My Thoughts About Wheat:
For a long time I didn’t even know there were two different types of wheat. I had only red wheat and I struggled to use it. Then, a few years ago, I found out about Whole White Wheat and I fell in love!
I now grind my own wheat flour from the whole white wheat using my WonderMill Grain Mill (or you can find a fabulous hand grinder herein case the power is out). I use Whole White Wheat flour in most everything and I LOVE it! It is fabulous: tastes great, easy to work with, healthy, and my breads etc look much closer to “white bread” (which is good since I’ve got 4 kids) and don’t have that bitter taste that many have come to associate with red wheat.
A Few Facts:
Hard White Winter Wheat was introduced to the US Agricultural system in 1990. So, there are many people who are unfamiliar with it. If you have only made homemade breads with hard red wheat, I highly recommend you try the white version. I absolutely love it. Hard white wheat and hard red wheat are equal nutritionally. But they do have some key differences.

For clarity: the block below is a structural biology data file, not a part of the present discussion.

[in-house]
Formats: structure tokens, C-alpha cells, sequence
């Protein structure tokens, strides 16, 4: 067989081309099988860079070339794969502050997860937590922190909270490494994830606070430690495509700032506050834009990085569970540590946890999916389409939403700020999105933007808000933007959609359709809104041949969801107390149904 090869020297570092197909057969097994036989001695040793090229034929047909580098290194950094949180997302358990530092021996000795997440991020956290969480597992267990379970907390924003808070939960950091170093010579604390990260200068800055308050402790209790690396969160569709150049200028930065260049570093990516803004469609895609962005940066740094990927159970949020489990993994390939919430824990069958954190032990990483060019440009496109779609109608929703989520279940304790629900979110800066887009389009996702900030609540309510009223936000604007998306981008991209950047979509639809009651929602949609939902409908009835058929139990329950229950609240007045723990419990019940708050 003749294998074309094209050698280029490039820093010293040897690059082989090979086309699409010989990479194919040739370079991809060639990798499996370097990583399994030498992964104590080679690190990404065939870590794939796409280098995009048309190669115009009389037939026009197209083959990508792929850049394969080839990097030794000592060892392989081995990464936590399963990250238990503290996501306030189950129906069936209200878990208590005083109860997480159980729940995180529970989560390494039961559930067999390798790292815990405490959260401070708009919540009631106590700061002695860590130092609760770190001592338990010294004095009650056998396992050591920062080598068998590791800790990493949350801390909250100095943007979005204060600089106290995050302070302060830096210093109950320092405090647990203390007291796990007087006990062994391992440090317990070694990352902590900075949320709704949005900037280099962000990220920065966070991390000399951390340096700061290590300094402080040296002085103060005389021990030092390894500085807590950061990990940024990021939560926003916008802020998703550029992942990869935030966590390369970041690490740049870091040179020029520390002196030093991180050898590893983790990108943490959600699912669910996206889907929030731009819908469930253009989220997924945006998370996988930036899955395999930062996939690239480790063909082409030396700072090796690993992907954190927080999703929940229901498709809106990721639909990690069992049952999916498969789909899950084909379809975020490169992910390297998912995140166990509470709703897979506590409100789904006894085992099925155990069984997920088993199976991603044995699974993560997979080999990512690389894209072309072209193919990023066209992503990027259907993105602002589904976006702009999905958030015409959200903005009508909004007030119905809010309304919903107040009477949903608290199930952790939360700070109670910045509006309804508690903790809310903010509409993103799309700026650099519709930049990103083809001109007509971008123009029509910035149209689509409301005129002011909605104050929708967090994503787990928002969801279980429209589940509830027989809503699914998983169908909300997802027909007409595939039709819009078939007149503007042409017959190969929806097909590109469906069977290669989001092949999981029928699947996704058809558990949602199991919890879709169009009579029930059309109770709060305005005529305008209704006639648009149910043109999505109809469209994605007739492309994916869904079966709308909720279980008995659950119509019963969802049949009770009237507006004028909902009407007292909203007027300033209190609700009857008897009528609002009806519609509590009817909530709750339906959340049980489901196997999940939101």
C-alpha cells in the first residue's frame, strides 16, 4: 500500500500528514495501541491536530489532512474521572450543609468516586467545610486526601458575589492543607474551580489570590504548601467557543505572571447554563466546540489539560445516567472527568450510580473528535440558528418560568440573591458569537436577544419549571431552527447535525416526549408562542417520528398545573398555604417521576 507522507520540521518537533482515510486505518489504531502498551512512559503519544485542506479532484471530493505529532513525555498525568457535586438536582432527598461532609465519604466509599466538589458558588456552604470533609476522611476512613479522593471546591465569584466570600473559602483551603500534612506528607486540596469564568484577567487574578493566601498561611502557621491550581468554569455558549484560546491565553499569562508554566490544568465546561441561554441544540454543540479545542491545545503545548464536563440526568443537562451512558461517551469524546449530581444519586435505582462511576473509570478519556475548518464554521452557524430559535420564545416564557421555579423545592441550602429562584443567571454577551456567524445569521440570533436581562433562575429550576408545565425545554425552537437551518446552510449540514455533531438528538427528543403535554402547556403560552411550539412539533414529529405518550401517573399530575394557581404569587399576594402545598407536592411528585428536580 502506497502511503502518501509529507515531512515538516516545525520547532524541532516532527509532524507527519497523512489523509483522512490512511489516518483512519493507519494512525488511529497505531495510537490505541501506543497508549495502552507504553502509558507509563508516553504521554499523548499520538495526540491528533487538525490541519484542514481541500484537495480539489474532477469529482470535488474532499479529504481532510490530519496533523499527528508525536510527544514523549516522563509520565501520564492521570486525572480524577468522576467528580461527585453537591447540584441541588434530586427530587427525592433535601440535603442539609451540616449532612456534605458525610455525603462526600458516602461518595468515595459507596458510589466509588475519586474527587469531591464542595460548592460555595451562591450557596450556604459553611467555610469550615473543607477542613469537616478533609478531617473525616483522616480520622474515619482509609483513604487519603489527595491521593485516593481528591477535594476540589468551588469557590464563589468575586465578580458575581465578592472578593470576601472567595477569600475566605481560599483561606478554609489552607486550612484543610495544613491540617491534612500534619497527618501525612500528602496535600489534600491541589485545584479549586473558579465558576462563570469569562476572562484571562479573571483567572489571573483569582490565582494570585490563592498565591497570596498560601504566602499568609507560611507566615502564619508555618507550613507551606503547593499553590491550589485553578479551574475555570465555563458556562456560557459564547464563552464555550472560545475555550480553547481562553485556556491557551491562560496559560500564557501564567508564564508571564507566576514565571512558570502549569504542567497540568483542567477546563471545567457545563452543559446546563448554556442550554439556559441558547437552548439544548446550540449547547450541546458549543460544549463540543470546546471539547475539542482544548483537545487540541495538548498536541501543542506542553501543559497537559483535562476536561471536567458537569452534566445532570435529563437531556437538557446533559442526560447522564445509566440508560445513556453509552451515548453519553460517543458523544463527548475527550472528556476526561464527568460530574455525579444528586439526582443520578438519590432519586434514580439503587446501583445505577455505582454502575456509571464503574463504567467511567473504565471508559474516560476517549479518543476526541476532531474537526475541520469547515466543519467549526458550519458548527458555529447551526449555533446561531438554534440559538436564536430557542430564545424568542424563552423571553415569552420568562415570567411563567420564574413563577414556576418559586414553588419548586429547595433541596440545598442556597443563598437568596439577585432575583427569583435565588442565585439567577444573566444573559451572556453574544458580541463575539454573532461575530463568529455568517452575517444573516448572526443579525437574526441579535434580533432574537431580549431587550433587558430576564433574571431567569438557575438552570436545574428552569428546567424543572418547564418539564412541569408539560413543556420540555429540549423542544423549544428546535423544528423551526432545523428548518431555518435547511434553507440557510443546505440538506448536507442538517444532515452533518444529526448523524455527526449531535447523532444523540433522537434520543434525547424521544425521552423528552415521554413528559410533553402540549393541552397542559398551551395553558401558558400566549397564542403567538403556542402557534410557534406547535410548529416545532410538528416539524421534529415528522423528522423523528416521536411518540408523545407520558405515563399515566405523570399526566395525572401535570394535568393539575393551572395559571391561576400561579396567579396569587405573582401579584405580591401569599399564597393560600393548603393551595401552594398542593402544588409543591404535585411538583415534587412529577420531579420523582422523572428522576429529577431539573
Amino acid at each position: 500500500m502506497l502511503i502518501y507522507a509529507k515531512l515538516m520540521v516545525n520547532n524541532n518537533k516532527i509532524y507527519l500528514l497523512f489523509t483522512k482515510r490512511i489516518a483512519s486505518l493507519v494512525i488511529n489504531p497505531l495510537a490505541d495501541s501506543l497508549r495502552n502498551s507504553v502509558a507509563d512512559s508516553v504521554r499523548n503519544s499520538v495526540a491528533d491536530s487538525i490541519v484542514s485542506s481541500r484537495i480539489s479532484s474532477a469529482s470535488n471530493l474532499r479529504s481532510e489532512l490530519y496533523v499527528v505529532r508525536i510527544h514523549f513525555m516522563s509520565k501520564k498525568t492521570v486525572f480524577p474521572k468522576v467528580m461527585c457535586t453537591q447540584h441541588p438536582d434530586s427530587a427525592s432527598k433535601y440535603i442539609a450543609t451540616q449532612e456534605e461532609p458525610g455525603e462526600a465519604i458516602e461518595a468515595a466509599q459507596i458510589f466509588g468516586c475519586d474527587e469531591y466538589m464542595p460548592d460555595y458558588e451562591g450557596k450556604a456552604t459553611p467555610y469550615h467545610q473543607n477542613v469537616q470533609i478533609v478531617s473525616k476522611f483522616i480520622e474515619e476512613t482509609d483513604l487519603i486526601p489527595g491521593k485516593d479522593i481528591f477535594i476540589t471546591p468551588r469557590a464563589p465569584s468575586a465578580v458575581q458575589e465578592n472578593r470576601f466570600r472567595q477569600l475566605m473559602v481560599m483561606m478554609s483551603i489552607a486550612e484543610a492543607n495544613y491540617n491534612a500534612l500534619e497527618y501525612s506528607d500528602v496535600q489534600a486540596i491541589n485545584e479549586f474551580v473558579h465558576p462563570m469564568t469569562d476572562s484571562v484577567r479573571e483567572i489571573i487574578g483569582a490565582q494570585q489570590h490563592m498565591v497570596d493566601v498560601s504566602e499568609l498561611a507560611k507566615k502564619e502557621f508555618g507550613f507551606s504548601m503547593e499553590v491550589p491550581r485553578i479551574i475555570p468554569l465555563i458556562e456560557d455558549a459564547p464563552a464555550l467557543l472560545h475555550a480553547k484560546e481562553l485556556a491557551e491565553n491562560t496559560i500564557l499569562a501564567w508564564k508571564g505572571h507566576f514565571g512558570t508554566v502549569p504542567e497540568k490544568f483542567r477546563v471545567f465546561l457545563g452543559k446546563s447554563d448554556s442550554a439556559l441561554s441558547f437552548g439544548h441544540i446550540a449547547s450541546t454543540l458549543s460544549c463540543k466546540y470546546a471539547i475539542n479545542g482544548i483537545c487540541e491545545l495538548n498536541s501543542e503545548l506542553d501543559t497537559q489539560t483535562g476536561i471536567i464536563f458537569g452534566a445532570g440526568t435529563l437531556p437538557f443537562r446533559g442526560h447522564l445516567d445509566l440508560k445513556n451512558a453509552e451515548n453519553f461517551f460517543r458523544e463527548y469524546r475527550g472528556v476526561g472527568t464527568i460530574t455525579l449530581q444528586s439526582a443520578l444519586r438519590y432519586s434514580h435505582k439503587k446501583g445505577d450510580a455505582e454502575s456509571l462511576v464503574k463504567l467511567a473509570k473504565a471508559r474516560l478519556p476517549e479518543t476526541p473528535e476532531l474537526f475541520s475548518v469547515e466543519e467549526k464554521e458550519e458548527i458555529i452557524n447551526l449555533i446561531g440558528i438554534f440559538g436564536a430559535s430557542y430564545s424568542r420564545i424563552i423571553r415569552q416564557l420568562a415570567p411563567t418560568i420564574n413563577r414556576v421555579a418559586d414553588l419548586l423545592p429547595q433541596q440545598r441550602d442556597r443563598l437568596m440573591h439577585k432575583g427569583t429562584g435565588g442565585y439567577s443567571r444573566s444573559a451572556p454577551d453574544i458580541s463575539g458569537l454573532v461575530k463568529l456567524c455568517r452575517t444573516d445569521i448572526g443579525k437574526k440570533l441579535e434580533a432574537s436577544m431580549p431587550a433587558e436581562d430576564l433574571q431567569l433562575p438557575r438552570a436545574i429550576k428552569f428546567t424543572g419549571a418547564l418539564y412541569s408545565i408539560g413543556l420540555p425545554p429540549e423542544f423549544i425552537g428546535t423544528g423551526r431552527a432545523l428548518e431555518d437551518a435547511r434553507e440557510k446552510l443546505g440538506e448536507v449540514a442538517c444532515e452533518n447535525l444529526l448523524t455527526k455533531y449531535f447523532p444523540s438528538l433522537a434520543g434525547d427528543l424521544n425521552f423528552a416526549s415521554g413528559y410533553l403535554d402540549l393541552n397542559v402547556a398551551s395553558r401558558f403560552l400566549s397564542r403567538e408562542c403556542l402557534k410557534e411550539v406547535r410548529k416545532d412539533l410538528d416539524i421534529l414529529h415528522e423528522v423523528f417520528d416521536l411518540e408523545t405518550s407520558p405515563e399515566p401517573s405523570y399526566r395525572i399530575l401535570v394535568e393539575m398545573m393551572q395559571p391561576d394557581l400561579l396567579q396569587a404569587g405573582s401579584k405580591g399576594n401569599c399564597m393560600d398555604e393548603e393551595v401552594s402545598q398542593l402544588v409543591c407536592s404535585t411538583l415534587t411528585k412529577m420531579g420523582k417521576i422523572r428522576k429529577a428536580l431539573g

Hard Red Wheat
This is what most people think of when they think of wheat. It is dark brown in color, and very high in protein. It has a rather bitter taste and works best in rustic, artisian or other hard breads. Recipes that call for hard red wheat flour typically call for more sugar to help mask the bitter taste. Finished breads look like what most people think of when they think “wheat bread.”
Hard White Wheat
It is golden in color b/c it has no genes for bran color. It is also very high in protein, though slightly less than the red variety. Because it is missing the bran color that is found in red wheat it is sweeter and less bitter. It works best in pan loaves, rolls and other soft breads. Recipes that call for hard white wheat flour typically call for less sugar. Finished breads look similar to 100% white bread but still have all the nutritional content of red wheat breads.
I’ve found it to be easier to use the hard white wheat when baking for my family as the breads made from it turn out more like those made from all-purpose white flour: both in color and in taste.
That’s it! The differences are simple, but many people are unaware of them! Leave a comment below and let us know which wheat you prefer!